Burroughs hoped that the ranch would become self-sufficient, but his expensive tastes, combined with a large mortgage and upkeep costs, took their toll. In 1922, one hundred acres closest to Ventura Boulevard were set aside to form a new community bearing the ranchâ€™s name. “The city is rapidly going out Ventura way,” Burroughs wrote. When the sale of residential lots proved disappointing (an acre went for $3,000), he hired a broker who staged a “jungle barbecue,” gave away a car, and distributed autographed photos of the writer.
More changes were in the offing. In 1924, Burroughs and a group of investors formalized an agreement to develop 120 acres of Tarzana ranch land into the El Caballero Country Club. The 20-room hacienda where Burroughs and his family lived became the clubhouse. A few months later, Burroughs moved his family into a rented home in downtown Los Angeles . The following year, he built a modest home in the Tarzana subdivision less than a quarter of a mile from the clubhouse.
In 1928, writes Taliaferro, “the 400 residents of the Tarzana subdivision and the adjacent subdivision of Runnymede had gathered in the Reseda Masonic Hall and voted to unify under the name of â€˜Tarzana.â€™ Where a decade earlier there had been open fields and a handful of modest homes, now there was a proper American suburb.” In 1930 the U.S. Postal Service gave Tarzana its own postmark and post office.
Burroughs characters had universal appeal, and his books were printed in 30 languages. During the â€˜20s, he was the most widely read English-language writer in Russia , bettering O. Henry, H.G. Wells, Jack London, and Arthur Conan Doyle. A 1940 article in The Saturday Evening Post described Burroughs as America â€™s greatest living writer based on three criteria: the number of readers, the creation of a memorable character, and “the possibility of being read by posterity.” The Post writer also observed: “He has enough fame for a thousand ordinary lions of the literary teas, but it has never meant anything to him except as it has boosted royalties.” At times, Burroughs bristled over his treatment by the literary community, which dismissed him as a “pulp fiction writer,” but he had few illusions about his work. He regarded himself primarily as a storyteller.
Even when he tired of mining the same old material, Burroughs went on writing Tarzan stories. “I think plots are like eggs,” he once wrote. “A hen is born with potentialities of just so many eggs, and after she has layed [sic] the last one she can sit on her nest and strain and grunt and never squeeze out another. Perhaps a writer is born with just so many plots. I have been straining and grunting and rearranging my feathers for a long time, but I canâ€™t squeeze out a single new plot, and the old ones have commenced to smell.”
In the end, however, it was Hollywood that guaranteed Tarzan a long life. In 1932, MGM produced the first Tarzan sound movie with Olympic gold medal swimmer Johnny Weissmuller as Tarzan and Maureen Oâ€™Sullivan as Jane. The movie was an enormous success and spawned more Tarzan films, with and without Weissmuller, who is generally regarded the best of the movie Tarzans. During the â€˜30s, Tarzan also became a radio serial featuring Burroughsâ€™s son-in-law and daughter, and a Sunday comic strip, drawn first by Hal Foster and then Rex Maxon. There was an even a nationwide fan club called Tarzan Clans of America. (In the late â€˜60s, Tarzan became a TV series.)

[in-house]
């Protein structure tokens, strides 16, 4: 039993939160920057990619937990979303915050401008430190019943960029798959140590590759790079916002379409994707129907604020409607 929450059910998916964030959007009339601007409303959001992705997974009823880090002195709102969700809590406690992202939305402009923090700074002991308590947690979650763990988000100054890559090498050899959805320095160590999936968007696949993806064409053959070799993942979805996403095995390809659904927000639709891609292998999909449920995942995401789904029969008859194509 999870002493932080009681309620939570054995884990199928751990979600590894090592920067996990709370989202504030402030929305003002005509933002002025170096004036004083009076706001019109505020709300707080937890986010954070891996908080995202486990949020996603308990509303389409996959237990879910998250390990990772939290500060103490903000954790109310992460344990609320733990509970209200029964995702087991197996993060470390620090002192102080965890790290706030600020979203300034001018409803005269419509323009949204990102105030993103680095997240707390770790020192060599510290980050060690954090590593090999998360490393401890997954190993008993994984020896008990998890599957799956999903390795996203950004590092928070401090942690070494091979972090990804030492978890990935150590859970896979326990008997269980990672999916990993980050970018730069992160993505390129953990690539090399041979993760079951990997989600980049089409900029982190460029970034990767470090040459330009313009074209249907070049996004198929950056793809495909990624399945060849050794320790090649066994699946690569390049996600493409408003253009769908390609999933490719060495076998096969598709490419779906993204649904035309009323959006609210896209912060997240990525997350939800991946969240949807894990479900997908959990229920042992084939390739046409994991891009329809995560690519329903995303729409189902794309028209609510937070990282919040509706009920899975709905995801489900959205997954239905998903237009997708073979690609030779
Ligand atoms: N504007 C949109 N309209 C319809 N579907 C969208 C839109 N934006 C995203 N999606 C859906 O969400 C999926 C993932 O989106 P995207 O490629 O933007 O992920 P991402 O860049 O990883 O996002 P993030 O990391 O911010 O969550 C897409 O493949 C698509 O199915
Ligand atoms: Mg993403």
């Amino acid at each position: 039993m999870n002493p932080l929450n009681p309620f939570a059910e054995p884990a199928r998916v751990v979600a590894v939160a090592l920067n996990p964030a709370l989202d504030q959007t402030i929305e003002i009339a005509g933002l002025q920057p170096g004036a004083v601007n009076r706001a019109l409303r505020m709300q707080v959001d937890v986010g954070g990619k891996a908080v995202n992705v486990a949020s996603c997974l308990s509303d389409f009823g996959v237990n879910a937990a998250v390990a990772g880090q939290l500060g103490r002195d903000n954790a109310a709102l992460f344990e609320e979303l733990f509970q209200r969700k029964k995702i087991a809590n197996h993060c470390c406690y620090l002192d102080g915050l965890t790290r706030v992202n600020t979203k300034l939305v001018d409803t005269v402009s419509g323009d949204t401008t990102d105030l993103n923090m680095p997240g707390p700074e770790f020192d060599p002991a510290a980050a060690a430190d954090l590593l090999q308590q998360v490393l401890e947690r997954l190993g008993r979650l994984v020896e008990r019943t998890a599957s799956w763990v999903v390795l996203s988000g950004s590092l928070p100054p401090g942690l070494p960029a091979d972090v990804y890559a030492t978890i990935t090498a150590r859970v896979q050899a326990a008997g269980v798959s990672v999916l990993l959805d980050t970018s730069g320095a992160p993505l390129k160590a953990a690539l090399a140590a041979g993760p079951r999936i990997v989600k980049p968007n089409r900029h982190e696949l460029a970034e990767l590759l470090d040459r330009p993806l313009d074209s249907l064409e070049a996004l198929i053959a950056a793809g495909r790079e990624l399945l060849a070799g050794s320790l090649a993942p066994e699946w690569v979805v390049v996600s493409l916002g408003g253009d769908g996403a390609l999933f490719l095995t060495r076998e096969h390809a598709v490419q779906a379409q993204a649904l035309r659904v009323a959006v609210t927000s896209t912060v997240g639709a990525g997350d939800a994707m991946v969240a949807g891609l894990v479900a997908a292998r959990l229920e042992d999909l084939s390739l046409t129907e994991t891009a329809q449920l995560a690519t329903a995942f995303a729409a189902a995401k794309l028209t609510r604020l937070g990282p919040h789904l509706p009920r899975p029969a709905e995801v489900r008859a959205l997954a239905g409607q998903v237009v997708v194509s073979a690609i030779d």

Burroughs was twice married and divorced. For a time he lived in a rented quarters in Beverly Hills , in Palm Springs , and above the Sunset Strip. To reduce expenses he moved to Hawaii in 1940. On Dec. 7, 1941, en route to a tennis game with his son, he witnessed the bombing of Pearl Harbor . At the age of 66, Burroughs signed on as a war correspondent, but saw little frontline action. After the war, he returned to Los Angeles , crippled by a failing heart.
His last residence was a small bungalow on a half-acre lot north of Ventura Boulevard — in Encino, a few blocks from the Edgar Rice Burroughs, Inc., office on Ventura Boulevard in Tarzana. A severe heart attack further weakened him in December 1949, and he died on Sunday, March 19, 1950. His housekeeper found him slumped over the morning newspaper, writes Taliaferro. “Apparently he had been reading Tarzan in the funny papers when his heart stopped beating. At least it is pleasant to think so.” His ashes are buried under a tree in front of the Edgar Rice Burroughs, Inc. office which, 50 years after his death, remains the hub of a thriving enterprise, thanks to a jungle hero who may never die.
Additional reading: Edgar Rice Burroughs: The Man Who Created Tarzan by Irwin Porges (1975), Brigham Young University Press.
There is also an international Edgar Rice Burroughs fan organization called the Burroughs Bibliophiles which operates a Website and issues two publications: a quarterly magazine, The Burroughs Bulletin, and a monthly newsletter, The Gridley Wave. The Bibliophiles also hold an annual convention, called a “Dum-Dum.”
An Edgar Rice Burroughs memorial collection is housed at the University of Louisville in Kentucky .
– Contributed by Albert Greenstein, 2000